Cromer/Sheringham crime down by almost a third

PUBLISHED: 12:27 25 September 2009 | UPDATED: 09:59 13 July 2010

Crime has fallen by almost a third in Cromer and Sheringham over the past 16 months as police target major offenders and issues raised by local residents.

Crime has fallen by almost a third in Cromer and Sheringham over the past 16 months as police target major offenders and issues raised by local residents.

The two towns were among the best in Norfolk for their crime reduction figures, said Chief Inspector Steve Jones.

But he urged people not to be complacent just because they lived in a low crime area, where the detection rate was 35pc, well above the 26pc force average.

Taking basic precautions such as not leaving houses and cars unlocked, or valuables on display could help drive crime down even further.

The main factor behind the drop was the policy of targeting offenders. More than 40 people had repaid their debts to society through “restorative justice” - agreeing to put right wrongs by tasks such removing graffiti, repairing damaged buildings and litter picking.

Other sanctions included removing people's benefits, imposing curfews or getting them evicted from their housing.

But a handful of prolific offenders who had refused help had ended up being jailed.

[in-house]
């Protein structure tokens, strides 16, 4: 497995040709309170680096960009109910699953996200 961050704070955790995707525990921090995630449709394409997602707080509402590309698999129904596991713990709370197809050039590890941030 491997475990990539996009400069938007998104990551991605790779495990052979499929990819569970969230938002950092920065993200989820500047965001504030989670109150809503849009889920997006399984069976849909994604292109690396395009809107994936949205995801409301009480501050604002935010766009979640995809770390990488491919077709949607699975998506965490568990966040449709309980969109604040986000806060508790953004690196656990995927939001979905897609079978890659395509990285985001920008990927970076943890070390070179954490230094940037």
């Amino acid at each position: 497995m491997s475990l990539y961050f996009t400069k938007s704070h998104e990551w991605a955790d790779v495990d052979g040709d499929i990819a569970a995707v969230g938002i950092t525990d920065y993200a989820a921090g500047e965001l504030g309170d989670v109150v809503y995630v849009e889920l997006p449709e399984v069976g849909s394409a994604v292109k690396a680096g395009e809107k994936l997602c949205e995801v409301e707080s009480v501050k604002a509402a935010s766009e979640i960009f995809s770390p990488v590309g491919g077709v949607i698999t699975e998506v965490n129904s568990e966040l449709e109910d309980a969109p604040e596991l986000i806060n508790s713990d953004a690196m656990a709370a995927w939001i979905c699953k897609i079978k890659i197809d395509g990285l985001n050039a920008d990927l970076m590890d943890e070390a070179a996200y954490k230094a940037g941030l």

Chief Insp Jones said: “People in the community want to live a peaceful life, and we do what we can to get people out of the offending cycle

“We offer support and help with housing, work and dealing with alcohol problems, but people who refuse and continue offending have gone to prison.”

Among the 52 Safer Neighbourhood Teams across Norfolk, Sheringham had the fourth best crime reduction figures and Cromer the seventh. It was also helped by communities setting the priorities for local teams.

At Cromer the amount of damage to beach huts had dropped markedly after police targeted known offenders.

Drug problems were a tenth of the level from five years ago, with some offenders having been jailed, and some died, which had also resulted in a fall in related crimes such as shoplifting.

A recent spate of purse dipping from customers' bags at a Cromer store had also been cut by the addition of CCTV and a cardboard cut-out policeman.

At Sheringham police were also tackling the ongoing problem of boy racers, and anti social behaviour in the Nelson Road area.

One in 20 reported crimes were also turning out to be made falsely by people seeking to get insurance payouts - and had resulted in several people being given fixed penalty fines for wasting police time, added Chief Insp Jones.

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